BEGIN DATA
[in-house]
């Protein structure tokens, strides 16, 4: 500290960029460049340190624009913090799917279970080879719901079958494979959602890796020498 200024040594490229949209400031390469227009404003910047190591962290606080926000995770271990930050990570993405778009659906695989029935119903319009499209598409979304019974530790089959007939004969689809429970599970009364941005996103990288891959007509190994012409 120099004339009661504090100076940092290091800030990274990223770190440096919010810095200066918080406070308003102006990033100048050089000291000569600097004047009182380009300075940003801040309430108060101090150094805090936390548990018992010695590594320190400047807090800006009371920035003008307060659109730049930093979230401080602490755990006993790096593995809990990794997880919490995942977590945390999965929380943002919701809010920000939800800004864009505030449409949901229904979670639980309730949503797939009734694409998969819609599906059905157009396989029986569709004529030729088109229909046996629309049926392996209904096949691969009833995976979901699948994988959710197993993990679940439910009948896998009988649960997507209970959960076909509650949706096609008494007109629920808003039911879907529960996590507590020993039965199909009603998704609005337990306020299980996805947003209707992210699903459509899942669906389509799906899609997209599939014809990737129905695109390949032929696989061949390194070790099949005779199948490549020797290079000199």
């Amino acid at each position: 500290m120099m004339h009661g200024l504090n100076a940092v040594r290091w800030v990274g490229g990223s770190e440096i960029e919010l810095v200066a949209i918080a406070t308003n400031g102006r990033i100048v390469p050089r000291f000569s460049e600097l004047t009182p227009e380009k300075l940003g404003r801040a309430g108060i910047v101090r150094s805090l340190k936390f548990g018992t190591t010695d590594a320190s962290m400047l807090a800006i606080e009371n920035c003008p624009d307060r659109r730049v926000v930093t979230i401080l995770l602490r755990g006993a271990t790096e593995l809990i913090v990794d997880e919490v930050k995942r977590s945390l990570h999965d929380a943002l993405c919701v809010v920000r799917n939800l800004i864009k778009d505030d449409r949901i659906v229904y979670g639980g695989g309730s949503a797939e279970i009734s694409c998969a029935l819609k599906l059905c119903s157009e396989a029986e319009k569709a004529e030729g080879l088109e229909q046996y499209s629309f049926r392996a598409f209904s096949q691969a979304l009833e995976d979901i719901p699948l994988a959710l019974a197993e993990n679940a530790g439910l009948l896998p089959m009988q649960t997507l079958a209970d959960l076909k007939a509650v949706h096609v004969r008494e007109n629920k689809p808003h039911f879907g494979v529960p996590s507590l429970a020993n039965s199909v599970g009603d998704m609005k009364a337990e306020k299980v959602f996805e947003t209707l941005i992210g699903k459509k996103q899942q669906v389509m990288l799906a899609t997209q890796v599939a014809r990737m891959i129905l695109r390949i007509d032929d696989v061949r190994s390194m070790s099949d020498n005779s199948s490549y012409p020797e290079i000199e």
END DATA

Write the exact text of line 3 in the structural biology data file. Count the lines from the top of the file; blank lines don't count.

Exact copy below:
């Amino acid at each position: 500290m120099m004339h009661g200024l504090n100076a940092v040594r290091w800030v990274g490229g990223s770190e440096i960029e919010l810095v200066a949209i918080a406070t308003n400031g102006r990033i100048v390469p050089r000291f000569s460049e600097l004047t009182p227009e380009k300075l940003g404003r801040a309430g108060i910047v101090r150094s805090l340190k936390f548990g018992t190591t010695d590594a320190s962290m400047l807090a800006i606080e009371n920035c003008p624009d307060r659109r730049v926000v930093t979230i401080l995770l602490r755990g006993a271990t790096e593995l809990i913090v990794d997880e919490v930050k995942r977590s945390l990570h999965d929380a943002l993405c919701v809010v920000r799917n939800l800004i864009k778009d505030d449409r949901i659906v229904y979670g639980g695989g309730s949503a797939e279970i009734s694409c998969a029935l819609k599906l059905c119903s157009e396989a029986e319009k569709a004529e030729g080879l088109e229909q046996y499209s629309f049926r392996a598409f209904s096949q691969a979304l009833e995976d979901i719901p699948l994988a959710l019974a197993e993990n679940a530790g439910l009948l896998p089959m009988q649960t997507l079958a209970d959960l076909k007939a509650v949706h096609v004969r008494e007109n629920k689809p808003h039911f879907g494979v529960p996590s507590l429970a020993n039965s199909v599970g009603d998704m609005k009364a337990e306020k299980v959602f996805e947003t209707l941005i992210g699903k459509k996103q899942q669906v389509m990288l799906a899609t997209q890796v599939a014809r990737m891959i129905l695109r390949i007509d032929d696989v061949r190994s390194m070790s099949d020498n005779s199948s490549y012409p020797e290079i000199e």